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LOS ANGELES (TheStreet) -- Stuck in third place at the box office this year, Warner Bros. will be at this week's Comic-Con International convention for a publicity push for what could be a record 2016 on the back of DC Comics superhero film Batman v. Superman: Dawn of Justice.

The Time Warner (TWX) -owned studio, which has yet to have a runaway hit at the box office so far this summer, will also use the annual fan gathering in San Diego to squeeze out some extra juice from its upcoming slate after comedy sequel Magic Mike XXL underwhelmed during the July 4th holiday weekend.

"An event like Comic-Con is so very crucial because every little bit of early publicity you generate means so much more than it used to," said Phil Contrino, chief analyst at "You can have a movie live or die based on a sneak peek or an initial trailer."

The studio's top promotional panel at Comic-Con on Saturday will include the Batman v. Superman cast, including stars Ben Affleck and Henry Cavill, and director Zack Snyder.

Comic-Con, which was originally a convention for comic books and popular culture, has become a key date on the film calendar with the rise of superhero movies and social media.

"Comic-Con provides us a fantastic opportunity to interact with the fans, and this year, as with every year, our aim is to surpass their expectations," Sue Kroll, Warner Bros.' president of marketing and international distribution, said in a statement ahead of the convention, which is scheduled to take place Thursday through Sunday.

Studios like to use Comic-Con as a way to test future films with surprise clips. 

Warner Bros. is poised to finish third for a second consecutive year at the domestic box office, where studios are able to collect higher margins on ticket sales. Any chance to make up ground against Comcast's (CMCSA) - Get Comcast Corporation Class A Report Universal Studios and Disney (DIS) - Get Walt Disney Company Report took a blow this past weekend when R-rated Magic Mike XXL struggled with an estimated $27 million in box-office receipts since its release last Wednesday, which would be below the $45 million to $48 million box-office watchers had expected the movie to gross.

But 2015, pegged by many to be a record box office year, has not been a free fall for Warner Bros. The studio still has taken in more than $1 billion domestically halfway through the year, according to, and Clint Eastwood's mid-budget juggernaut American Sniper grossed almost all of its $350 million North American ticket sales since Jan. 1.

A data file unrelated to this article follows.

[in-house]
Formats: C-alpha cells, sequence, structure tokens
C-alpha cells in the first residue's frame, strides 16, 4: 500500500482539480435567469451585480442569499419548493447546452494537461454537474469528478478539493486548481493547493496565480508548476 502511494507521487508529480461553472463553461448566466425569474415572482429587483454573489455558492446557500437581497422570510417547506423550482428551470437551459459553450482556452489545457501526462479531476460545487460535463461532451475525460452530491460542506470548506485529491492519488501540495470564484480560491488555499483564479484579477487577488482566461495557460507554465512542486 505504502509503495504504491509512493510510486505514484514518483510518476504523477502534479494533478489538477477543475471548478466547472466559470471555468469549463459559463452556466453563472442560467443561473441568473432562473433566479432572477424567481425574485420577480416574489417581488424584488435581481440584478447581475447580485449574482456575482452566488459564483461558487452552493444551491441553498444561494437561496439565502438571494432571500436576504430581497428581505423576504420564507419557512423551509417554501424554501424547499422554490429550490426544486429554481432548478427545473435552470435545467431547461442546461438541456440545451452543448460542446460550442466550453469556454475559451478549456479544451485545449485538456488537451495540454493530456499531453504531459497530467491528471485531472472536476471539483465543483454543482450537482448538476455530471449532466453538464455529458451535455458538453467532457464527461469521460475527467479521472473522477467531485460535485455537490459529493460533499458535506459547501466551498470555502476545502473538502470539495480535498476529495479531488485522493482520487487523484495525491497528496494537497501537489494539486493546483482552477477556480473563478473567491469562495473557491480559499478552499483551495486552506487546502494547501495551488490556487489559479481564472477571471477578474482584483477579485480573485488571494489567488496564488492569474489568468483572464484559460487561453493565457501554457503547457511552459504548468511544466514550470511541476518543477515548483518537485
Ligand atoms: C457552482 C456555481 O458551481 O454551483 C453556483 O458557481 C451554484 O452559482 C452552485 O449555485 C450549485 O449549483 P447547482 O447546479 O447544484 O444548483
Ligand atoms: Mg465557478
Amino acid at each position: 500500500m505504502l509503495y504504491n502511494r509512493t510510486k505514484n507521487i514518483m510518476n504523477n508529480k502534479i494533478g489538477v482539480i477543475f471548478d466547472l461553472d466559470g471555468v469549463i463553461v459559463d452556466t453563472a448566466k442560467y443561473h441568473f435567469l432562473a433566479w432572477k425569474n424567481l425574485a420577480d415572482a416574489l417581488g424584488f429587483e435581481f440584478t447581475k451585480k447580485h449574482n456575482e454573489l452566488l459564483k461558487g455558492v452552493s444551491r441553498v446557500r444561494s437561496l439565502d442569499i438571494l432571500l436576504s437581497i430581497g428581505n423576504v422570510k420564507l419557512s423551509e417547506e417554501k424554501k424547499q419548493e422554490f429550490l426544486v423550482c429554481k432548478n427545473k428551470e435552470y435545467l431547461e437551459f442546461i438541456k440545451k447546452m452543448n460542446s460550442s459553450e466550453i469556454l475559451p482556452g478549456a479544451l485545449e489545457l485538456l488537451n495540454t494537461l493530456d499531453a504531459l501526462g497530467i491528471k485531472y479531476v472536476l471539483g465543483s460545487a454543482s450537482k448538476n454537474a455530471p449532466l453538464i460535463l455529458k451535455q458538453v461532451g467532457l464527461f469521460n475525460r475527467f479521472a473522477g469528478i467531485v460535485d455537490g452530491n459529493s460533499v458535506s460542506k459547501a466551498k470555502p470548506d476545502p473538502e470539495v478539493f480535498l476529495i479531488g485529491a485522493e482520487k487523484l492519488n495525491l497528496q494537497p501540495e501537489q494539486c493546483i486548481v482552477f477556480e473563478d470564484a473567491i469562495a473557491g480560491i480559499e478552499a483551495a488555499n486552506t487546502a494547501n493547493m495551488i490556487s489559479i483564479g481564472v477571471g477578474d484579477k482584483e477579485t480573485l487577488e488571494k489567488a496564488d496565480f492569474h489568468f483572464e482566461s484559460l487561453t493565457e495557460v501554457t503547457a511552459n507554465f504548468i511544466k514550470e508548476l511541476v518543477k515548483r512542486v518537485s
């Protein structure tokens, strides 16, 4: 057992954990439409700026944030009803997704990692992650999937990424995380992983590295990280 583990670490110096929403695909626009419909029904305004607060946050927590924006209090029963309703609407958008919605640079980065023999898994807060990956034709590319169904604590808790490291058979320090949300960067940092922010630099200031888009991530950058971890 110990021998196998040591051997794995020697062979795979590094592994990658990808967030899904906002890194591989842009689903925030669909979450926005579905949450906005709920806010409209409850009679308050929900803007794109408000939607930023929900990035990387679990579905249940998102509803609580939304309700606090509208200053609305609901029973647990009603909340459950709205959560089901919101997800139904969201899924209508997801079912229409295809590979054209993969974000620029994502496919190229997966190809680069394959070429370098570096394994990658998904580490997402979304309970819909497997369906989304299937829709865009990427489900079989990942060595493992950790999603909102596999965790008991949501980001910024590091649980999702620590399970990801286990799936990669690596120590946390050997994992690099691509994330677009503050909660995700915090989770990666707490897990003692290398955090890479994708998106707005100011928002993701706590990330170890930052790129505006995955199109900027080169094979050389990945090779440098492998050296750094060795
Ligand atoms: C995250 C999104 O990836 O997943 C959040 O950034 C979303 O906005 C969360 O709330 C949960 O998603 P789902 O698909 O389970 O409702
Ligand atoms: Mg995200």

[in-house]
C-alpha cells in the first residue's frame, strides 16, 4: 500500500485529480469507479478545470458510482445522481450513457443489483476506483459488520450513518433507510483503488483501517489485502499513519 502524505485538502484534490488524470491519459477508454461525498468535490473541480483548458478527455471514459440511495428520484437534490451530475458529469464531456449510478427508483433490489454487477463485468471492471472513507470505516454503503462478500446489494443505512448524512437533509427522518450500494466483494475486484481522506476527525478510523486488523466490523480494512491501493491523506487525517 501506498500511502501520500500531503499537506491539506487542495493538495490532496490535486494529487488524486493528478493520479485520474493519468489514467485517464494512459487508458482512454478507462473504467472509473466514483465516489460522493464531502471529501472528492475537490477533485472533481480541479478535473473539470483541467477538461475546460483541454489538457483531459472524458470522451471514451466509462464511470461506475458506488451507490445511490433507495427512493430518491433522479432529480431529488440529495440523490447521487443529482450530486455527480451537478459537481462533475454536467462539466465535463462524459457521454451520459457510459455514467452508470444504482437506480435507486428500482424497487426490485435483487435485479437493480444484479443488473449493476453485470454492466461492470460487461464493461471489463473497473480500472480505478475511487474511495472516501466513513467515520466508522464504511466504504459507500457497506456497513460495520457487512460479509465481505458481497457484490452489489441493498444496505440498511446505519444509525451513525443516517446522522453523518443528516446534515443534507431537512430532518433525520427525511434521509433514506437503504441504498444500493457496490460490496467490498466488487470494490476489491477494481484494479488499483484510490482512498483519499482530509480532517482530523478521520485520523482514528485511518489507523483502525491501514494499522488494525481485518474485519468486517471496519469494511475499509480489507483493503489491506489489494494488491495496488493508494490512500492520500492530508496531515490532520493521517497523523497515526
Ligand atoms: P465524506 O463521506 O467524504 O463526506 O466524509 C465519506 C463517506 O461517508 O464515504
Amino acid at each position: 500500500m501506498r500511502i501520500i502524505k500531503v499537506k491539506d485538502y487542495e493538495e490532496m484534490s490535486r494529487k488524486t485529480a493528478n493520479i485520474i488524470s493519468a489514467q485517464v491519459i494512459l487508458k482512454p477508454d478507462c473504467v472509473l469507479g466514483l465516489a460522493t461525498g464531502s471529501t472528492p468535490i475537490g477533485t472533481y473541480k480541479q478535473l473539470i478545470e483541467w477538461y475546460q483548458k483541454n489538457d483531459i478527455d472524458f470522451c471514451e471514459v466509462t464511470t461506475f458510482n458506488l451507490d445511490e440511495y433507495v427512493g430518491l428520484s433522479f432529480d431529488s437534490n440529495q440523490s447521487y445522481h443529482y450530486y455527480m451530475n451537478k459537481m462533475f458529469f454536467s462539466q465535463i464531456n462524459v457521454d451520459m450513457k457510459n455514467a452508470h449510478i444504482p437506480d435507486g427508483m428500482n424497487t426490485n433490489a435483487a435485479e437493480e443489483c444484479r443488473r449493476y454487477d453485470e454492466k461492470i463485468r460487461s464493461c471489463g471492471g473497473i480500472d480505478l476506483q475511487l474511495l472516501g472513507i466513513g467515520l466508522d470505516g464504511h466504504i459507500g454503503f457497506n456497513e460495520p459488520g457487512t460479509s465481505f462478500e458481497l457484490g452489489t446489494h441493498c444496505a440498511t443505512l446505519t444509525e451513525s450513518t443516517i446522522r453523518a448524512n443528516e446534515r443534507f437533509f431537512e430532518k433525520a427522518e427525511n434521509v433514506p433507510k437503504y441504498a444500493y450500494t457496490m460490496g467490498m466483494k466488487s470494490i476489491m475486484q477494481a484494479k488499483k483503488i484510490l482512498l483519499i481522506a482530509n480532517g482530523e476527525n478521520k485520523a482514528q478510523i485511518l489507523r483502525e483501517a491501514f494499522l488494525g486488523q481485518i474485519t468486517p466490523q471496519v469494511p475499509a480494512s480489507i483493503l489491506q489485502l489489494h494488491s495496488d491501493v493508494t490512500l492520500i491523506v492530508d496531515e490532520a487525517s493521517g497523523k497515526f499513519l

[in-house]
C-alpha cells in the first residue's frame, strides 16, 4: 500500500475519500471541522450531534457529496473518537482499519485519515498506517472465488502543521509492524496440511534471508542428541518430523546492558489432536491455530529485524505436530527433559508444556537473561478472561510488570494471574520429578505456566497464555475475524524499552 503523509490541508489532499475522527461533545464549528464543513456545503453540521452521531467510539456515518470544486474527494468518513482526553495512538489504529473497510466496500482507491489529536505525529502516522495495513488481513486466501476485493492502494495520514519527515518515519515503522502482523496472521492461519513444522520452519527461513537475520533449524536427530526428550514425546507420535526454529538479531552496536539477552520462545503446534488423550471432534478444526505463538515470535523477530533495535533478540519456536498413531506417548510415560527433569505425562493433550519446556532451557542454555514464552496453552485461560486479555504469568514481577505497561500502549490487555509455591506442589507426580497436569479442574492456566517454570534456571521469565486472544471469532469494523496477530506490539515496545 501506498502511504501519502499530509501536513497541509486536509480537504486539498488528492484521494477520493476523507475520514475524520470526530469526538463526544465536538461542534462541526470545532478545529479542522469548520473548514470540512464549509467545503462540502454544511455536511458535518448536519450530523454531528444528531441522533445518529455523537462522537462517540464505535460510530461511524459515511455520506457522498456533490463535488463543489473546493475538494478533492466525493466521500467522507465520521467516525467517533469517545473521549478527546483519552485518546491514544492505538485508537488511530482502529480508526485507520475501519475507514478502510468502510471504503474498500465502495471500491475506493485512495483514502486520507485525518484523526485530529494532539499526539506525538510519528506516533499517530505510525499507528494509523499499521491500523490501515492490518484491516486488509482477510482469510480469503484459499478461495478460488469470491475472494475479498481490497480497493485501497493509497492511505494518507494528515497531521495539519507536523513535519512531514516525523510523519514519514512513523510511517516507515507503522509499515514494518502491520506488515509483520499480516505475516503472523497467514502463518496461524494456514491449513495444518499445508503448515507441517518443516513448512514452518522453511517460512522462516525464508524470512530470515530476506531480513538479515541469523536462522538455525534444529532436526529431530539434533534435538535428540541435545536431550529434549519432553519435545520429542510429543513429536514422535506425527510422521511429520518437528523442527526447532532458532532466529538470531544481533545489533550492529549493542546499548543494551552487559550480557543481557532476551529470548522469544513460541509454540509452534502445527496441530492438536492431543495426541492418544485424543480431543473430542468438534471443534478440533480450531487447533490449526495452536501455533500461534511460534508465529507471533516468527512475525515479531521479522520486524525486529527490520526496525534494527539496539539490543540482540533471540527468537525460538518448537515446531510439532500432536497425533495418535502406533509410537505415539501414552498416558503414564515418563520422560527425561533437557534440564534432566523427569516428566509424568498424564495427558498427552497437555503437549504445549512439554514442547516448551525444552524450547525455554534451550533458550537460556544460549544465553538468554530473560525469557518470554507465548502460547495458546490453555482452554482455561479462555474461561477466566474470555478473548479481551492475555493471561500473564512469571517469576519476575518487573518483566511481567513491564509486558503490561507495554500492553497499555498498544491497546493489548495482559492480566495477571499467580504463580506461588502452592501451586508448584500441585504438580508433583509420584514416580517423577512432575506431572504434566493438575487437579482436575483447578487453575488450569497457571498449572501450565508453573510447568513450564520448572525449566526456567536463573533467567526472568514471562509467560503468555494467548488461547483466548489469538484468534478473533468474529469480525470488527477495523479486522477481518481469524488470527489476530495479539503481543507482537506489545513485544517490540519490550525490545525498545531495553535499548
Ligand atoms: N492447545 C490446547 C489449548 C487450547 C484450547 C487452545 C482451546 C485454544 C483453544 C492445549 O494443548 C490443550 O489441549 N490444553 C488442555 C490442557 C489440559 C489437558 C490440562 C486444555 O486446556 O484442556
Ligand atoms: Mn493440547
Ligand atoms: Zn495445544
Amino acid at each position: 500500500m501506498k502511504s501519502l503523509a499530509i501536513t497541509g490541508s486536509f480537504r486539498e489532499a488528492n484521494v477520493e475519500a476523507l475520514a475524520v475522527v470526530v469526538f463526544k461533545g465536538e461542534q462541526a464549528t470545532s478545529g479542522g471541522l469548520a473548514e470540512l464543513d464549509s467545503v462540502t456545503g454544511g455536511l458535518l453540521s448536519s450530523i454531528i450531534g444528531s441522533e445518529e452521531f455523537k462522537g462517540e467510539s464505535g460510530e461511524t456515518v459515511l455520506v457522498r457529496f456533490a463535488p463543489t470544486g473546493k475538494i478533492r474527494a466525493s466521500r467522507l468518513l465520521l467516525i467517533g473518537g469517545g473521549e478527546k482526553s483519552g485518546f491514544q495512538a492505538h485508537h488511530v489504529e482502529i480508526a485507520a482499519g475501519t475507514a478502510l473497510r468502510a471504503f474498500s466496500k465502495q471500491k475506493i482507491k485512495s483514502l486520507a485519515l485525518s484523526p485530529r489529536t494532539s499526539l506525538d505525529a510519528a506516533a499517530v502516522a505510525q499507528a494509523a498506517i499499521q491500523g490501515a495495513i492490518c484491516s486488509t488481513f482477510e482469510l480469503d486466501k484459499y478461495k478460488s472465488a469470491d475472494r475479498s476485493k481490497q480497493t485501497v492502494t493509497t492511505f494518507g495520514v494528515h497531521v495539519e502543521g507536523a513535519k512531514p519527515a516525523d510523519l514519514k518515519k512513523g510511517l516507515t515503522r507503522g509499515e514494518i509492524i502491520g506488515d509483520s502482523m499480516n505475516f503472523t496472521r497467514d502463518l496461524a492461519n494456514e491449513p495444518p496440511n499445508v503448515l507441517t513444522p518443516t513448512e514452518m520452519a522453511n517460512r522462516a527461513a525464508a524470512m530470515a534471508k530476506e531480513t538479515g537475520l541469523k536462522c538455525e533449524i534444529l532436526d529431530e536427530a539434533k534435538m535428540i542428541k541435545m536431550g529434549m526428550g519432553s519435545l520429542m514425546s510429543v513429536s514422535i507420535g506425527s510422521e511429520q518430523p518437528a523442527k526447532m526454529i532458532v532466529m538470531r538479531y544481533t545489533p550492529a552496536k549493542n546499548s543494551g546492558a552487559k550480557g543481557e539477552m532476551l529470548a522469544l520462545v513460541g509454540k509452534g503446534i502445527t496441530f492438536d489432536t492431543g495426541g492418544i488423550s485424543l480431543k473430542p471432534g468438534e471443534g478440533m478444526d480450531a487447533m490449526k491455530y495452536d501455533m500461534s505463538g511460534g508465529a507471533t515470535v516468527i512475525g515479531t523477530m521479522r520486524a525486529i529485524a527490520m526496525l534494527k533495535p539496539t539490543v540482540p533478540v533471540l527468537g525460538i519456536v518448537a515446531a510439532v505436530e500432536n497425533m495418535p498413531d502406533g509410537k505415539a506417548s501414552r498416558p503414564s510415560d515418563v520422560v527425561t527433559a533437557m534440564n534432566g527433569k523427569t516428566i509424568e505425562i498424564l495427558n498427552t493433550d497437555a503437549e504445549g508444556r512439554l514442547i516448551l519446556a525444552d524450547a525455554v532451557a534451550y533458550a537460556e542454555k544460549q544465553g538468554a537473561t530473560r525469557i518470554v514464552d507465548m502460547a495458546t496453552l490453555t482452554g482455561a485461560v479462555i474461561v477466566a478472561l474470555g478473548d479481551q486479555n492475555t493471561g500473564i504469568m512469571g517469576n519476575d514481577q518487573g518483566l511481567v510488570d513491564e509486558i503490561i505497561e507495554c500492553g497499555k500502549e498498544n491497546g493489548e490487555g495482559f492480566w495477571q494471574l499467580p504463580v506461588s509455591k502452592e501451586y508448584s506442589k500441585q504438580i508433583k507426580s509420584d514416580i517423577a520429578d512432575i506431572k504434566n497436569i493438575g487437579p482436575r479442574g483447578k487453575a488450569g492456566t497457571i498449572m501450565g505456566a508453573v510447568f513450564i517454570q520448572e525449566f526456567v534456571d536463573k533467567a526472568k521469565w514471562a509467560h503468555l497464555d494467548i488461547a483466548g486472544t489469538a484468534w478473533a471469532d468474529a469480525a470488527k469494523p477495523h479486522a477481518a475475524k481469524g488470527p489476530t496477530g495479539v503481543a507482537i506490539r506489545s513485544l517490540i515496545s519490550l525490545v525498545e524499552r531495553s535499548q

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Warner Bros., which was last the top-grossing Hollywood studio in 2013's record year, is in the midst of restocking its slate, Contrino said.

"When you analyze the strength of specific studios, some studios have really great years when their most valuable properties cycle through and then they have an off year," the analyst said. "Warner Bros. is in something of a slower year."

Aside from American Sniper, the studio's biggest films have been disaster film San Andreas ($447 million globally) and action-adventure reboot Mad Max: Fury Road ($358 million globally).

"They're also building new properties this year, which is really important," Contrino said. "Mad Max is a franchise it'll have going for it, and it's crucial to do that some years in the same way a sports team goes through a rebuilding year."

In February, Warner Bros. suffered notable flop Jupiter Ascending, which sold only $181.9 million in tickets worldwide on a reported budget ranging from $176 million to $210 million.

Warner Bros. will also use Comic-Con to squeeze as much promotion as it can for its remaining 2015 slate. The studio has panels set for The Man from U.N.C.L.E., an action-adventure from director Guy Ritchie, and big-budget Peter Pan tale Pan.

Nevertheless, the key is 2016 when Warner Bros. has large bets on several films, including Tarzan, King Arthur, Kevin Hart comedy Central Intelligence, Harry Potter spinoff Fantastic Beasts and Where to Find Them and Suicide Squad, the third of more than a dozen DC Comics films the studio says it will eventually produce. The studio will be gunning for its 2009 domestic box-office record of $2.1 billion, which was boosted by Harry Potter and the Half-Blood Prince, comedy The Hangover and family drama The Blind Side.

Wall Street will also be looking to find more value in Time Warner's film business. Warner Bros. was boosted last quarter by its TV unit and American Sniper, but operating income was hurt by higher film and advertising costs, the company said.

Shares of Time Warner were down 65 cents on Monday to $87.84, trimming their 2015 advance to 0.6%. The benchmark S&P 500 has gained 0.3% so far this year.

This article is commentary by an independent contributor. At the time of publication, the author held no positions in the stocks mentioned.